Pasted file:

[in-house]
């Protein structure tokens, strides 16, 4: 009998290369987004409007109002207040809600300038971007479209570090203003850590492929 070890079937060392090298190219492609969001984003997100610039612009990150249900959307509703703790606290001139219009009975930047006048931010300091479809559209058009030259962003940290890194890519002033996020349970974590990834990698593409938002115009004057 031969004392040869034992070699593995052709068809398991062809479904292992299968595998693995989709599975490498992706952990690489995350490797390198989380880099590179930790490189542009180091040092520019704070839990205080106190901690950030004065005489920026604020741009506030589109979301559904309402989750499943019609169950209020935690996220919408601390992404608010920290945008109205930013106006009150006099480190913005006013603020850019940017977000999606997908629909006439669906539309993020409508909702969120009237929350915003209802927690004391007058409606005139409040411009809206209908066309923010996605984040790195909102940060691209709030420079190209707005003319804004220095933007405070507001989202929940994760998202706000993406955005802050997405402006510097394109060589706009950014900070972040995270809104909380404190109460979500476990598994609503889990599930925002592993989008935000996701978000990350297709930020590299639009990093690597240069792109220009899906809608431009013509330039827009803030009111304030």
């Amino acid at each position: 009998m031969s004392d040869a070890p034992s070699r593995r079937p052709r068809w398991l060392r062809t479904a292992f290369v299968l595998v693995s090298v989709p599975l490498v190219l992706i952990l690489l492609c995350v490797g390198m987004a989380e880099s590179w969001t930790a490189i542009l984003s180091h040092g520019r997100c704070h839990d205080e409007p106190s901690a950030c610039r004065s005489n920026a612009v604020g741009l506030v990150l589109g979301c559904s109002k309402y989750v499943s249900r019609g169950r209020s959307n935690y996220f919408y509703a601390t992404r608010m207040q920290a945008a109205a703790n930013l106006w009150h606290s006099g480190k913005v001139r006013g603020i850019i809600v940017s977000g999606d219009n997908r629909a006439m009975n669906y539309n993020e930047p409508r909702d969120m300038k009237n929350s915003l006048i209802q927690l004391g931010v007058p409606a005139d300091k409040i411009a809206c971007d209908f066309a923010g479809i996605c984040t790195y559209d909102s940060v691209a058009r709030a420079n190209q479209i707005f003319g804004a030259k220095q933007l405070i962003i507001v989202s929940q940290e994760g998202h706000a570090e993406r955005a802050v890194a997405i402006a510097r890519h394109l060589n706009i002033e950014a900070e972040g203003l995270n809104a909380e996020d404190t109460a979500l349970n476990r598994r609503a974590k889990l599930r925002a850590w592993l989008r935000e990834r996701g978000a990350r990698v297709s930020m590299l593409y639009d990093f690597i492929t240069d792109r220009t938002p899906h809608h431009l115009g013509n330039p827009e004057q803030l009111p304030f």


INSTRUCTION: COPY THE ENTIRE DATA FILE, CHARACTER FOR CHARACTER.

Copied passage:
[in-house]
């Protein structure tokens, strides 16, 4: 009998290369987004409007109002207040809600300038971007479209570090203003850590492929 070890079937060392090298190219492609969001984003997100610039612009990150249900959307509703703790606290001139219009009975930047006048931010300091479809559209058009030259962003940290890194890519002033996020349970974590990834990698593409938002115009004057 031969004392040869034992070699593995052709068809398991062809479904292992299968595998693995989709599975490498992706952990690489995350490797390198989380880099590179930790490189542009180091040092520019704070839990205080106190901690950030004065005489920026604020741009506030589109979301559904309402989750499943019609169950209020935690996220919408601390992404608010920290945008109205930013106006009150006099480190913005006013603020850019940017977000999606997908629909006439669906539309993020409508909702969120009237929350915003209802927690004391007058409606005139409040411009809206209908066309923010996605984040790195909102940060691209709030420079190209707005003319804004220095933007405070507001989202929940994760998202706000993406955005802050997405402006510097394109060589706009950014900070972040995270809104909380404190109460979500476990598994609503889990599930925002592993989008935000996701978000990350297709930020590299639009990093690597240069792109220009899906809608431009013509330039827009803030009111304030």
């Amino acid at each position: 009998m031969s004392d040869a070890p034992s070699r593995r079937p052709r068809w398991l060392r062809t479904a292992f290369v299968l595998v693995s090298v989709p599975l490498v190219l992706i952990l690489l492609c995350v490797g390198m987004a989380e880099s590179w969001t930790a490189i542009l984003s180091h040092g520019r997100c704070h839990d205080e409007p106190s901690a950030c610039r004065s005489n920026a612009v604020g741009l506030v990150l589109g979301c559904s109002k309402y989750v499943s249900r019609g169950r209020s959307n935690y996220f919408y509703a601390t992404r608010m207040q920290a945008a109205a703790n930013l106006w009150h606290s006099g480190k913005v001139r006013g603020i850019i809600v940017s977000g999606d219009n997908r629909a006439m009975n669906y539309n993020e930047p409508r909702d969120m300038k009237n929350s915003l006048i209802q927690l004391g931010v007058p409606a005139d300091k409040i411009a809206c971007d209908f066309a923010g479809i996605c984040t790195y559209d909102s940060v691209a058009r709030a420079n190209q479209i707005f003319g804004a030259k220095q933007l405070i962003i507001v989202s929940q940290e994760g998202h706000a570090e993406r955005a802050v890194a997405i402006a510097r890519h394109l060589n706009i002033e950014a900070e972040g203003l995270n809104a909380e996020d404190t109460a979500l349970n476990r598994r609503a974590k889990l599930r925002a850590w592993l989008r935000e990834r996701g978000a990350r990698v297709s930020m590299l593409y639009d990093f690597i492929t240069d792109r220009t938002p899906h809608h431009l115009g013509n330039p827009e004057q803030l009111p304030f």